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In Liechtenstein, a country smaller than Washington, D.C., the Catholic Church is going through a moment of serious upheaval - with real questions about whether or not its entire structure might be folded back into the Swiss diocese to which it once belonged. 

The local archdiocese has been embroiled in controversy over the global synodal process, Church-state relations, and clerical abuse allegations.

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Those topics are relevant to the entire Church — That’s why it’s worth digging into what’s happening in Liechtenstein.

UN Office for the Coordination of Humanitarian Affairs (OCHA) via Wikimedia (CC BY 3.0).

A singular nation

Many people have heard of Liechtenstein, but perhaps only a small percentage could place it on a world map.  The German-speaking country, officially known as the Principality of Liechtenstein and founded in 1719, covers just 62 square miles and has a population of around 38,000 people, 73% of whom are Catholic. 

The wealthy tax haven has the distinction of being “doubly landlocked,” meaning that its neighboring countries, Switzerland and Austria, are also landlocked. (The only other doubly landlocked country: Uzbekistan.)

Liechtenstein is a constitutional monarchy ruled by Prince Hans-Adam II since 1989. His residence is Vaduz Castle, overlooking the capital city of Vaduz.

A single Catholic archdiocese covers the whole country. The Archdiocese of Vaduz was only founded in 1997 — and its origins are unusual. 


Archbishop Wolfgang Haas. Monegasque2 via Wikimedia (CC BY-SA 4.0).

Enter Archbishop Haas

Back in 1988, Liechtenstein was part of the Swiss Diocese of Chur. In that year, Pope John Paul II appointed Fr. Wolfgang Haas, a tradition-minded local priest, as coadjutor bishop of the diocese, with the right of succession when the office-holder died or retired. 

But that appointment did not follow the local custom — confirmed by Pope Pius XII in the 1948 decree Etsi salva — in which the cathedral chapter of priests selected the bishop from three names proposed by the Holy See.

When Haas took over leadership of the diocese in 1990, he was reportedly forced to enter the cathedral through a back door for his installation ceremony, because the front entrance was blocked by protesters. 

Haas also faced opposition in office, with an auxiliary bishop of Chur saying in 1996 - publicly - that a new start for the diocese was impossible “until we have a change in bishop.”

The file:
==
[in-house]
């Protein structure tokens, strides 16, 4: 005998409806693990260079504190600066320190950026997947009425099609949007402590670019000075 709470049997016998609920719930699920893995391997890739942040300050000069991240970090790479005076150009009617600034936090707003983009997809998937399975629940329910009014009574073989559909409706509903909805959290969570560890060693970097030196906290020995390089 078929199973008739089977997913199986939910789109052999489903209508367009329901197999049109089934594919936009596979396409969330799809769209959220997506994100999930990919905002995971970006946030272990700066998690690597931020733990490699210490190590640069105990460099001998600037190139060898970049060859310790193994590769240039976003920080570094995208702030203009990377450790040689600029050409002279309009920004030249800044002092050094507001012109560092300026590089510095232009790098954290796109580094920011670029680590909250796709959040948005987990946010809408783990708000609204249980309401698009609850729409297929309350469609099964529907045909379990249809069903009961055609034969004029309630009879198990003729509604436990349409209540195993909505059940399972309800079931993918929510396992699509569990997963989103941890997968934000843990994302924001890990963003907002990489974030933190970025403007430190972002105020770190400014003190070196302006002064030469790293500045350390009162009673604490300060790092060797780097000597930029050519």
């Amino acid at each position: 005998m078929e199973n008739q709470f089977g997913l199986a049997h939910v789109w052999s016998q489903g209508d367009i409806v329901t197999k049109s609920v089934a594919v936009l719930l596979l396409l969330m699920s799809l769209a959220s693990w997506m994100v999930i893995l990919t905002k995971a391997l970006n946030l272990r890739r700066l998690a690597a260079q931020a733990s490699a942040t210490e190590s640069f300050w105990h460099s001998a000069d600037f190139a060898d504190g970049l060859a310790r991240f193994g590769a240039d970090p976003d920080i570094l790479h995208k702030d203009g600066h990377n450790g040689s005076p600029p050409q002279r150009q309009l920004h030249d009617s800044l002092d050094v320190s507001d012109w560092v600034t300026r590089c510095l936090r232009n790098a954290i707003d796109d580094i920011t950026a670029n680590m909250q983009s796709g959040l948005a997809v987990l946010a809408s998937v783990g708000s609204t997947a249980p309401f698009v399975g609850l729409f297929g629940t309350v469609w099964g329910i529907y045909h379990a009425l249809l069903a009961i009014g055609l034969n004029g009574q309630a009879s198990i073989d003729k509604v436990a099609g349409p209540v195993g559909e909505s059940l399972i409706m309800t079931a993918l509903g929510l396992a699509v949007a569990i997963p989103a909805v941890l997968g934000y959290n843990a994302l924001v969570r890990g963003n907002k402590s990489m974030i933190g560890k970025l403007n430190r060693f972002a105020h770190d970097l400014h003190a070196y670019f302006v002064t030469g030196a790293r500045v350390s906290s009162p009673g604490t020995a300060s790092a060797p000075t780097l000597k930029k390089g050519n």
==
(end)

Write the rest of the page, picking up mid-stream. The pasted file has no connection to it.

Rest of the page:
The Vatican decided in 1997 to solve the problem creatively: It separated Liechtenstein from the Diocese of Chur, raising it to the status of an archdiocese, and naming Haas (who was born in Vaduz) as its head. The Archdiocese of Vaduz was independent of any bishops’ conference and immediately subject to the Holy See.

The transition was bumpy. More than 8,000 of the country’s Catholics signed a petition to Liechtenstein’s parliament calling for the Alpine principality to remain part of the Chur diocese. The signatories would have included progressive Catholics uneasy with Haas’ conservative reputation and not wishing to be cut off from a diocese with strong liberal currents. 

Liechtenstein’s parliament voted 24-1 to adopt a declaration saying that “the establishment of an Archdiocese of Vaduz without the participation and consent of Parliament and the people is undesirable.” But the change went ahead.

According to 2020 figures, the archdiocese serves around 28,000 Catholics, with 33 priests and 63 male and female religious in 10 parishes. It has been described as “a hotspot for traditionalists” from German-speaking countries.

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Saying no to the synodal process

Haas made global headlines last year when he announced that his archdiocese would not take part in the global synodal process launched by Pope Francis.

“I am of the opinion that in our small archdiocese, it is possible for good reasons to refrain from carrying out such a complex and sometimes even complicated procedure, which in our parts runs the risk of becoming ideological,” he said.